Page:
The Remarks Tours

5.1. Falaise Castle, Rev J L Petit


c1839, 27x21cm, watercolour on paper, private collection.

Petit travelled frequently all over France in later years after 1850, and returned to paint Falaise again several times, for example in 1859 and 1863 with his sister Emma (see 8.4). While the later pictures are more complex, none match the finish and mood of this first time.

5.2 Louviers, France, Rev J L Petit


c1839, 27x21cm, watercolour on paper, private collection.

‘The rich flamboyant porch is well known by engravings. The elevation of the west front would be pleasing but for a heavy unfinished tower attached to the north aisle, which even in its present state out-tops the square central one’ Remarks Vol II, p259.

5.3 Hougoumont Chapel, Belgium, Rev J L Petit (1801-68)


c1837, 18x10cm, watercolour on paper, private collection.

This was done on one of the earlier trips through Belgium, down the Rhine through Germany and Switzerland. A small picture drawn just 20+ years after the battle of Waterloo, showing the chapel at Hougoumont which survived the battle practically unscathed.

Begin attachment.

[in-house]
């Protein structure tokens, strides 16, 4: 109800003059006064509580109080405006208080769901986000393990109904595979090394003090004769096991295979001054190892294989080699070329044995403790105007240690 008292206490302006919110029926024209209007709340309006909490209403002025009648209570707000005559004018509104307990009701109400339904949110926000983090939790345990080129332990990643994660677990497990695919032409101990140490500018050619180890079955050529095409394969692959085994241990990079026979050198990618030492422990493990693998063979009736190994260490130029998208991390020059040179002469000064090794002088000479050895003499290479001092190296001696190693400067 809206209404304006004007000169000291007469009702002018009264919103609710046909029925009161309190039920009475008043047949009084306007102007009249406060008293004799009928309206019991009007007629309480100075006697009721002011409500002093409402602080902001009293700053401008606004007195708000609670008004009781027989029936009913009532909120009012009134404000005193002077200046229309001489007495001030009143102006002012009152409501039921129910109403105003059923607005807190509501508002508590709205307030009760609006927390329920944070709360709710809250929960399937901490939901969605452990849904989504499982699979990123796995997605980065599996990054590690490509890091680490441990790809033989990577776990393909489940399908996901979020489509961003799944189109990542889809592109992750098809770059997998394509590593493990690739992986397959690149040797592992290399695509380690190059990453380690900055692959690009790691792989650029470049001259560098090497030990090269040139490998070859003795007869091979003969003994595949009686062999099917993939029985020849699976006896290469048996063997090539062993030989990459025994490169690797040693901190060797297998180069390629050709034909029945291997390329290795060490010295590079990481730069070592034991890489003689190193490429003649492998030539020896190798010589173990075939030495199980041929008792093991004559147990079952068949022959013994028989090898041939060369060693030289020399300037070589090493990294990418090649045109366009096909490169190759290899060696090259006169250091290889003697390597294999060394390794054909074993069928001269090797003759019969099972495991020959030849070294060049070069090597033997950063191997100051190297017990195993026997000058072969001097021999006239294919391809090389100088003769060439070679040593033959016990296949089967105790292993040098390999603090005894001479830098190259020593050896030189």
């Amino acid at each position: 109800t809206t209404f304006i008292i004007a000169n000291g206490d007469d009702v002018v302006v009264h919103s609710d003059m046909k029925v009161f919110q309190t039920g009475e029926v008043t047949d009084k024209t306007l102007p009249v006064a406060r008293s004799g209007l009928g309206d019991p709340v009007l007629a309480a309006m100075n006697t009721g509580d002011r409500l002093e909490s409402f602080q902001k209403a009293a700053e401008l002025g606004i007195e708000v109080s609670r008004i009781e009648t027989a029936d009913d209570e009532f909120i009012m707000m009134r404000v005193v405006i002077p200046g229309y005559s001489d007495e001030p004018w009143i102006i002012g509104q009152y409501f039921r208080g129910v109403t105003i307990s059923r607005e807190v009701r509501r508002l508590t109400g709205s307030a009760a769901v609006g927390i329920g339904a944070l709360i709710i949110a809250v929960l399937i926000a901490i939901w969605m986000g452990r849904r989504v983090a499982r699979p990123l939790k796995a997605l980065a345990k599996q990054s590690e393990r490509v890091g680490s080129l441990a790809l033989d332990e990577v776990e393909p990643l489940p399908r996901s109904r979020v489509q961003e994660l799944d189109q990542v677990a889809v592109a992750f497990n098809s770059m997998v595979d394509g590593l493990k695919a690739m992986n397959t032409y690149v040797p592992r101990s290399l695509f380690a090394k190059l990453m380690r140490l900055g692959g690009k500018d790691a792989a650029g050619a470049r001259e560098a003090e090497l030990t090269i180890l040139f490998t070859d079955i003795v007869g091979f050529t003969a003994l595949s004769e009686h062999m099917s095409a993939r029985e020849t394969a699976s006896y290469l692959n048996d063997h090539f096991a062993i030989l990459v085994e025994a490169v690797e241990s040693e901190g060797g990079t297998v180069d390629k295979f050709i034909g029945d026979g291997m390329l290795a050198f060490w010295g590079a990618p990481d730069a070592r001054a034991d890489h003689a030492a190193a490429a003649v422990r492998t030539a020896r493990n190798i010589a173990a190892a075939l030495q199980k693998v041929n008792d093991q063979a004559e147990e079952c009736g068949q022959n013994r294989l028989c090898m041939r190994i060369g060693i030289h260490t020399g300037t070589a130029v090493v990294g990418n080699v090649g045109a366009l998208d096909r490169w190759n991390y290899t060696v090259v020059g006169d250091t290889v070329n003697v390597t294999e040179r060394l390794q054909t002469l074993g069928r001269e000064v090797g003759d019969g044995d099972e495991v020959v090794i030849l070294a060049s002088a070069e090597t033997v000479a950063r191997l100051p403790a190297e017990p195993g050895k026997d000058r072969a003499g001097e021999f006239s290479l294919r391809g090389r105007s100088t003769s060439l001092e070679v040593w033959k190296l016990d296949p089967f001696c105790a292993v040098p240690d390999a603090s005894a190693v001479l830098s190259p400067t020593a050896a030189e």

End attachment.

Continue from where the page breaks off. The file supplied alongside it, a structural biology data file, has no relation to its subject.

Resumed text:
5.4 View From The Ticino At Pavia, Rev J L Petit

c1839, 10x18cm, watercolour on paper, private collection.

In total 10 illustrations of interiors and exteriors of churches from Pavia were included in Remarks, but not this glorious view of the mountains behind the town from across the river, which he did for its own sake.

5.5 Roman Remains, Nr Nice, Rev J L Petit (1801-68),  


c1839, 14x23cm, watercolour on paper, private collection.

Petit also painted a number of other landscape views on the Remarks tour, and finished them carefully. Here are shown the Roman Remains near Nice, which he describes on p228 of Vol 2.

5.6 Nr Ventimiglia, Rev J L Petit

c1839, 23x21cm, watercolour on paper, private collection.

Ventimiglia is in Italy,near the French border. There is an inscription verso in pencil describing the view, which had impressed him. Petit was to paint views of mountain ranges in the distance frequently on his later sketching tours too, especially in the Pyrenees (see 8.). Sometimes these are more dramatic, but none are as carefully finished as those of 1839.

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